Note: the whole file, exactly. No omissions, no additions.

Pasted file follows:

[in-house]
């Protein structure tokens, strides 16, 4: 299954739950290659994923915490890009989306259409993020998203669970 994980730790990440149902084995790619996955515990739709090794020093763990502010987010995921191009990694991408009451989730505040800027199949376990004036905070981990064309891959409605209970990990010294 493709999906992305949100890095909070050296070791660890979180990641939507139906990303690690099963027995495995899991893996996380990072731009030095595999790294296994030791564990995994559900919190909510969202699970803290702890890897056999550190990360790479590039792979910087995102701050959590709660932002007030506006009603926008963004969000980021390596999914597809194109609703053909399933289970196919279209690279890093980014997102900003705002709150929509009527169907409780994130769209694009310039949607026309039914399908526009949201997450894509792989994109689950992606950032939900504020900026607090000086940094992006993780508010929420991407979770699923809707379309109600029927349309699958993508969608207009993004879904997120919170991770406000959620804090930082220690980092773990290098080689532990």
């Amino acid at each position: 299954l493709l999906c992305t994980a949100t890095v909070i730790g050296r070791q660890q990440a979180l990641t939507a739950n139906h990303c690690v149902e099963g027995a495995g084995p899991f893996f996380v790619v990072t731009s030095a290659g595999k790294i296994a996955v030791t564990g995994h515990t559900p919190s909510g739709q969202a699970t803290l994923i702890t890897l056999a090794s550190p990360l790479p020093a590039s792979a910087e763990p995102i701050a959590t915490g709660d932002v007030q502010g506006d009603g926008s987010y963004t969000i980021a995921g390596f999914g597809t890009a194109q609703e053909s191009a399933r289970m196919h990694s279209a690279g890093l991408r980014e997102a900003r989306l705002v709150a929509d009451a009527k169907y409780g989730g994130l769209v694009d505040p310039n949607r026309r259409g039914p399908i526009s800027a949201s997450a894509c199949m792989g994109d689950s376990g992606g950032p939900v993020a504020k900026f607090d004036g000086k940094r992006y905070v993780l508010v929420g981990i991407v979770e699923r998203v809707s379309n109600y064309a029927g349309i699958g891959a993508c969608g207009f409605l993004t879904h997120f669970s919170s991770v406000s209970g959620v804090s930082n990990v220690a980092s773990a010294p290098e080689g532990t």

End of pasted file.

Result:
[in-house]
């Protein structure tokens, strides 16, 4: 299954739950290659994923915490890009989306259409993020998203669970 994980730790990440149902084995790619996955515990739709090794020093763990502010987010995921191009990694991408009451989730505040800027199949376990004036905070981990064309891959409605209970990990010294 493709999906992305949100890095909070050296070791660890979180990641939507139906990303690690099963027995495995899991893996996380990072731009030095595999790294296994030791564990995994559900919190909510969202699970803290702890890897056999550190990360790479590039792979910087995102701050959590709660932002007030506006009603926008963004969000980021390596999914597809194109609703053909399933289970196919279209690279890093980014997102900003705002709150929509009527169907409780994130769209694009310039949607026309039914399908526009949201997450894509792989994109689950992606950032939900504020900026607090000086940094992006993780508010929420991407979770699923809707379309109600029927349309699958993508969608207009993004879904997120919170991770406000959620804090930082220690980092773990290098080689532990």
């Amino acid at each position: 299954l493709l999906c992305t994980a949100t890095v909070i730790g050296r070791q660890q990440a979180l990641t939507a739950n139906h990303c690690v149902e099963g027995a495995g084995p899991f893996f996380v790619v990072t731009s030095a290659g595999k790294i296994a996955v030791t564990g995994h515990t559900p919190s909510g739709q969202a699970t803290l994923i702890t890897l056999a090794s550190p990360l790479p020093a590039s792979a910087e763990p995102i701050a959590t915490g709660d932002v007030q502010g506006d009603g926008s987010y963004t969000i980021a995921g390596f999914g597809t890009a194109q609703e053909s191009a399933r289970m196919h990694s279209a690279g890093l991408r980014e997102a900003r989306l705002v709150a929509d009451a009527k169907y409780g989730g994130l769209v694009d505040p310039n949607r026309r259409g039914p399908i526009s800027a949201s997450a894509c199949m792989g994109d689950s376990g992606g950032p939900v993020a504020k900026f607090d004036g000086k940094r992006y905070v993780l508010v929420g981990i991407v979770e699923r998203v809707s379309n109600y064309a029927g349309i699958g891959a993508c969608g207009f409605l993004t879904h997120f669970s919170s991770v406000s209970g959620v804090s930082n990990v220690a980092s773990a010294p290098e080689g532990t």